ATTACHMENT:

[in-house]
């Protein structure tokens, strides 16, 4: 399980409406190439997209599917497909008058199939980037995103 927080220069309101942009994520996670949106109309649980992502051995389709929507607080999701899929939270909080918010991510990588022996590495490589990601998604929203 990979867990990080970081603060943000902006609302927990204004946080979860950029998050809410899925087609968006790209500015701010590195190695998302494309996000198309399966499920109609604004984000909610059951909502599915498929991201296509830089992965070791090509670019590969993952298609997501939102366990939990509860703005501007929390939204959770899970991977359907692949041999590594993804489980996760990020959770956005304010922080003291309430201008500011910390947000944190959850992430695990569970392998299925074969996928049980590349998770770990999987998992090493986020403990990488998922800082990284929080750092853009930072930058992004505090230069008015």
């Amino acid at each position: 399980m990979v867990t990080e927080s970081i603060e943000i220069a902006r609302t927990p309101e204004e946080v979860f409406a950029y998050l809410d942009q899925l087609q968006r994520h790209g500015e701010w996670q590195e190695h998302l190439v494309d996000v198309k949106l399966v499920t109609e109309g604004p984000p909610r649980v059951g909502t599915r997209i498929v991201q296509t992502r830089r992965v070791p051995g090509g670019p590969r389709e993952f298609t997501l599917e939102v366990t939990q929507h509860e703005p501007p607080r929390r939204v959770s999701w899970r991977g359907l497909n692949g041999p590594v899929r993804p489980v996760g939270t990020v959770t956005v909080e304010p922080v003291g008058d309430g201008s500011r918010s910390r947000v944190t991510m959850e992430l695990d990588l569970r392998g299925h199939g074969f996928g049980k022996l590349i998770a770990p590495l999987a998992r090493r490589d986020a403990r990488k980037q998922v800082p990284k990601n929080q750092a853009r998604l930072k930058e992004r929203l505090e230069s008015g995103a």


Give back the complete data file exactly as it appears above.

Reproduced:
[in-house]
């Protein structure tokens, strides 16, 4: 399980409406190439997209599917497909008058199939980037995103 927080220069309101942009994520996670949106109309649980992502051995389709929507607080999701899929939270909080918010991510990588022996590495490589990601998604929203 990979867990990080970081603060943000902006609302927990204004946080979860950029998050809410899925087609968006790209500015701010590195190695998302494309996000198309399966499920109609604004984000909610059951909502599915498929991201296509830089992965070791090509670019590969993952298609997501939102366990939990509860703005501007929390939204959770899970991977359907692949041999590594993804489980996760990020959770956005304010922080003291309430201008500011910390947000944190959850992430695990569970392998299925074969996928049980590349998770770990999987998992090493986020403990990488998922800082990284929080750092853009930072930058992004505090230069008015």
């Amino acid at each position: 399980m990979v867990t990080e927080s970081i603060e943000i220069a902006r609302t927990p309101e204004e946080v979860f409406a950029y998050l809410d942009q899925l087609q968006r994520h790209g500015e701010w996670q590195e190695h998302l190439v494309d996000v198309k949106l399966v499920t109609e109309g604004p984000p909610r649980v059951g909502t599915r997209i498929v991201q296509t992502r830089r992965v070791p051995g090509g670019p590969r389709e993952f298609t997501l599917e939102v366990t939990q929507h509860e703005p501007p607080r929390r939204v959770s999701w899970r991977g359907l497909n692949g041999p590594v899929r993804p489980v996760g939270t990020v959770t956005v909080e304010p922080v003291g008058d309430g201008s500011r918010s910390r947000v944190t991510m959850e992430l695990d990588l569970r392998g299925h199939g074969f996928g049980k022996l590349i998770a770990p590495l999987a998992r090493r490589d986020a403990r990488k980037q998922v800082p990284k990601n929080q750092a853009r998604l930072k930058e992004r929203l505090e230069s008015g995103a």